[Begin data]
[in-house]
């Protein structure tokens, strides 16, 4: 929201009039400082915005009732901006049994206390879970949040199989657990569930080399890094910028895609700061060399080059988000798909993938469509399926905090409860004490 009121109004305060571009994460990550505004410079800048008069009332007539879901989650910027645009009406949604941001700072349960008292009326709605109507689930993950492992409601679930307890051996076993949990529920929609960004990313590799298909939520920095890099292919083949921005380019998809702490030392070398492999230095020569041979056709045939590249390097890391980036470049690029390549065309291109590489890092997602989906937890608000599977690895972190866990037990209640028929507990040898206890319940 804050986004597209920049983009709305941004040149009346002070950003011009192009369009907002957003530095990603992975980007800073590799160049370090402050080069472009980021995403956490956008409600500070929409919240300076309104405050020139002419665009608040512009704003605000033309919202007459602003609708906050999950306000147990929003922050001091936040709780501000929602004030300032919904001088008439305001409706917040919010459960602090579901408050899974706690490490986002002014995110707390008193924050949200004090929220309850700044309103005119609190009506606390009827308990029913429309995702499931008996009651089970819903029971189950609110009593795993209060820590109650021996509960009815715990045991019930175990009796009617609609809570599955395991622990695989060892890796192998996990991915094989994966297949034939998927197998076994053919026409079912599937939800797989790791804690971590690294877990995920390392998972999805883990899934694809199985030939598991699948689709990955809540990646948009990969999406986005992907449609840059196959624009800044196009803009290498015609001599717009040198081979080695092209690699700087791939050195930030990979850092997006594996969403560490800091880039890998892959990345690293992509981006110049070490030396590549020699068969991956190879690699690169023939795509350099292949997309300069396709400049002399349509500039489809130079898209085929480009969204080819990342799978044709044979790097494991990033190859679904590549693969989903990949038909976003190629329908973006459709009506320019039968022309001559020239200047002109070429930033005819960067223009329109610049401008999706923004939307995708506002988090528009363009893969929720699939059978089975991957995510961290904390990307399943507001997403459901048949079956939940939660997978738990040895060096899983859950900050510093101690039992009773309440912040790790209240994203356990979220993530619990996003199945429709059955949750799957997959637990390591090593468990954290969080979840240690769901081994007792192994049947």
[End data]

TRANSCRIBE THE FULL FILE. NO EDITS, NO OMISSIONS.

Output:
[in-house]
């Protein structure tokens, strides 16, 4: 929201009039400082915005009732901006049994206390879970949040199989657990569930080399890094910028895609700061060399080059988000798909993938469509399926905090409860004490 009121109004305060571009994460990550505004410079800048008069009332007539879901989650910027645009009406949604941001700072349960008292009326709605109507689930993950492992409601679930307890051996076993949990529920929609960004990313590799298909939520920095890099292919083949921005380019998809702490030392070398492999230095020569041979056709045939590249390097890391980036470049690029390549065309291109590489890092997602989906937890608000599977690895972190866990037990209640028929507990040898206890319940 804050986004597209920049983009709305941004040149009346002070950003011009192009369009907002957003530095990603992975980007800073590799160049370090402050080069472009980021995403956490956008409600500070929409919240300076309104405050020139002419665009608040512009704003605000033309919202007459602003609708906050999950306000147990929003922050001091936040709780501000929602004030300032919904001088008439305001409706917040919010459960602090579901408050899974706690490490986002002014995110707390008193924050949200004090929220309850700044309103005119609190009506606390009827308990029913429309995702499931008996009651089970819903029971189950609110009593795993209060820590109650021996509960009815715990045991019930175990009796009617609609809570599955395991622990695989060892890796192998996990991915094989994966297949034939998927197998076994053919026409079912599937939800797989790791804690971590690294877990995920390392998972999805883990899934694809199985030939598991699948689709990955809540990646948009990969999406986005992907449609840059196959624009800044196009803009290498015609001599717009040198081979080695092209690699700087791939050195930030990979850092997006594996969403560490800091880039890998892959990345690293992509981006110049070490030396590549020699068969991956190879690699690169023939795509350099292949997309300069396709400049002399349509500039489809130079898209085929480009969204080819990342799978044709044979790097494991990033190859679904590549693969989903990949038909976003190629329908973006459709009506320019039968022309001559020239200047002109070429930033005819960067223009329109610049401008999706923004939307995708506002988090528009363009893969929720699939059978089975991957995510961290904390990307399943507001997403459901048949079956939940939660997978738990040895060096899983859950900050510093101690039992009773309440912040790790209240994203356990979220993530619990996003199945429709059955949750799957997959637990390591090593468990954290969080979840240690769901081994007792192994049947």